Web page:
Friends of the Somme - Mid Ulster Branch
Coagh - Those That Served
19316   Private Edward McGuckin
Dated added: 01/06/2017
Last updated: 17/04/2019
Personal Details
9th Battalion, Royal Inniskilling Fusiliers (British Army)
 (Survived The War)
Edward McGuckin was a native of Coagh. The History of Coagh booklet lists Private Edward McGuckin as having served with the 9th Battalion of the Royal Inniskilling Fusiliers in the war.
Further Information
The History of Coagh booklet lists Private Edward McGuckin as having served with the 9th Battalion of the Royal Inniskilling Fusiliers in the war.
Edward McGuckin was a native of Coagh.
In December 1915 Private Edward McGuckin sent a letter to Coagh Working Society thanking them for goods received. He was with the Coagh volunteer boys with the Ulster Division in France.
From the Mid Ulster Mail dated 11th December 1915: Coagh
A letter was received a few days ago by one of the ladies of Coagh Working Society from Private Edward McGuckin, on active service with the Ulster Division in France, thanking her for a muffler which was sent to him by the Society. It should help us to encourage those, who so willingly give up their spare time, to work for our soldiers and sailors, to know that their gifts are so much appreciated by the men. He writes:-
‘I have great pleasure in thanking you for the muffler, which was sent to me a week ago. I really cannot tell you how useful these warm things are to us out here since the weather has gone so cold and frosty. It helps us wonderfully to do our part in this terrible struggle which goes on day and daily, to know that the folks at home do not forget us. I must say that the ladies of Coagh are doing their share, and will you please say how very grateful we all are for their kindness to us. If only the young men, who are still outside the ranks, could be persuaded to join and come over to help us to put an end to the Huns. I am with all the Coagh volunteer boys, who are all in the very best of health and spirits, in spite of the hardships and dangers to which we are every day exposed. I thank you once more for the kind gift.’
A letter in early 1916 notes that Private McGuckin was with No 3 Company of the 9th Inniskillings.
From the Mid Ulster Mail dated Saturday 5th February 1916: For the Glory of Coagh
Private E McGuckin, No 3 Company, 9th Inniskillings, writes from the Front:-
‘Just a few lines from a few of the Knuts from Coagh, serving abroad with the 9th Inniskillings. There are a good number of us here, and we are all in the best of form. We are at present behind the firing line resting, wearing away the effects of our Christmas dinner, which upset the whole Battalion for quite a long time. We expect to get back to the trenches again shortly, and I can tell you we will show the Huns what Coagh can do. Our section is in charge of Corporal Mitchell, and it includes such well-known local men as Johnny McMullan, Robert Sands and James Hudson, and they are all waiting for the day to charge the Hun trenches and bring glory to Coagh. James Hudson is complaining to the billet right now, in very strong language, about those who still refuse to do their duty. We hope when they see this in the paper, and see how happy we are, they will at once dawn the khaki. I will close now, wishing every success to the good old ‘Mid’, which is eagerly looked for here every week.‘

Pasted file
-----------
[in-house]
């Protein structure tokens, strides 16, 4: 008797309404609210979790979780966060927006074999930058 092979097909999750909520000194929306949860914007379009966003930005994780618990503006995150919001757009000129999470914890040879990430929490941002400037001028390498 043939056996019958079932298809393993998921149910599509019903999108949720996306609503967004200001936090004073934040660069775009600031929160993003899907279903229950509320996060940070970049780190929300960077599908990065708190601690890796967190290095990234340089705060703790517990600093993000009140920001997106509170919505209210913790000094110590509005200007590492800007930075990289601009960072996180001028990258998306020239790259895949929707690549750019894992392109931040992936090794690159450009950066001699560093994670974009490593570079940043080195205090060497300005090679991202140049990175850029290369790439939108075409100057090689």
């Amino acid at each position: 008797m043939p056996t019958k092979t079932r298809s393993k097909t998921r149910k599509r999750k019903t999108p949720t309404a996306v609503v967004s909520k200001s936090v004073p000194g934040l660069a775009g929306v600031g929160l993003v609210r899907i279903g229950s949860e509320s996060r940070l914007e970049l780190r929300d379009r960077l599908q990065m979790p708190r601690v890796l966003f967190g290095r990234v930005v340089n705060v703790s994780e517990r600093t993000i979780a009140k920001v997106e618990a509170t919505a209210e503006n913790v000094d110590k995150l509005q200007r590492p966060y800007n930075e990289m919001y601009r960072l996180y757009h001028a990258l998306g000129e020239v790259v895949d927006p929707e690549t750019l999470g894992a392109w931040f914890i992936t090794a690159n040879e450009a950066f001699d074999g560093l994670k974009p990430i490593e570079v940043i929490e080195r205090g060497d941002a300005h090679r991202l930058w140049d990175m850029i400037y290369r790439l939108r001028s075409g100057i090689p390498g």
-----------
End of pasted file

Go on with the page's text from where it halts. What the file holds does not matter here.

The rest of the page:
From the Mid Ulster Mail dated Saturday 15th April 1916: Coagh Soldiers at the Front
Private Edward McGuckin, a native of Coagh, in a letter to the Mail dated 22nd March, says that all the Coagh boys are well and in good fighting form, although they have been constantly in the trenches for the past eight weeks. They are well accustomed to jack Johnstons, whizz bangs, trench mortars, and such other scrap as the ‘Germhuns’ treat them to. Private John McMullan is going strong, so strong in fact that he has been nicknamed the ‘whizz bang’. Other Coagh boys are known as ‘Rifle Grenade Sands’, ‘Trench Mortar Currie’ and ‘Barbed Wire Hudson’. Another chum from Aughnacloy, and well known in Coagh, is George Marshall. As the letter was been written he was singing mournfully in the dugout ‘I want to go home’, but his comrades know well that he does not want any such thing, at least until he sees the Huns in final retreat homewards. They had the din of guns instead of drums on Patrick’s Day. They were all glad to see that Constables Howe and Ryan had joined the colours, and wish them the best of luck. Sands and Hudson feel rather sore about some recent marriages, and fear there won’t be any Coagh girls (left) when they return victoriously home. The writer concludes by wishing the good old ‘Mid’ every success.
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Relevant Coagh Area Locations
No Location Region Location Notes Longtitude Latitude
1 Coagh area Coagh Village Native of Coagh 54.649278 -6.619904
References and Links
No Link Reference Map Doc
1 National Archives UK Medal card can be purchased here
Coagh & District in WW1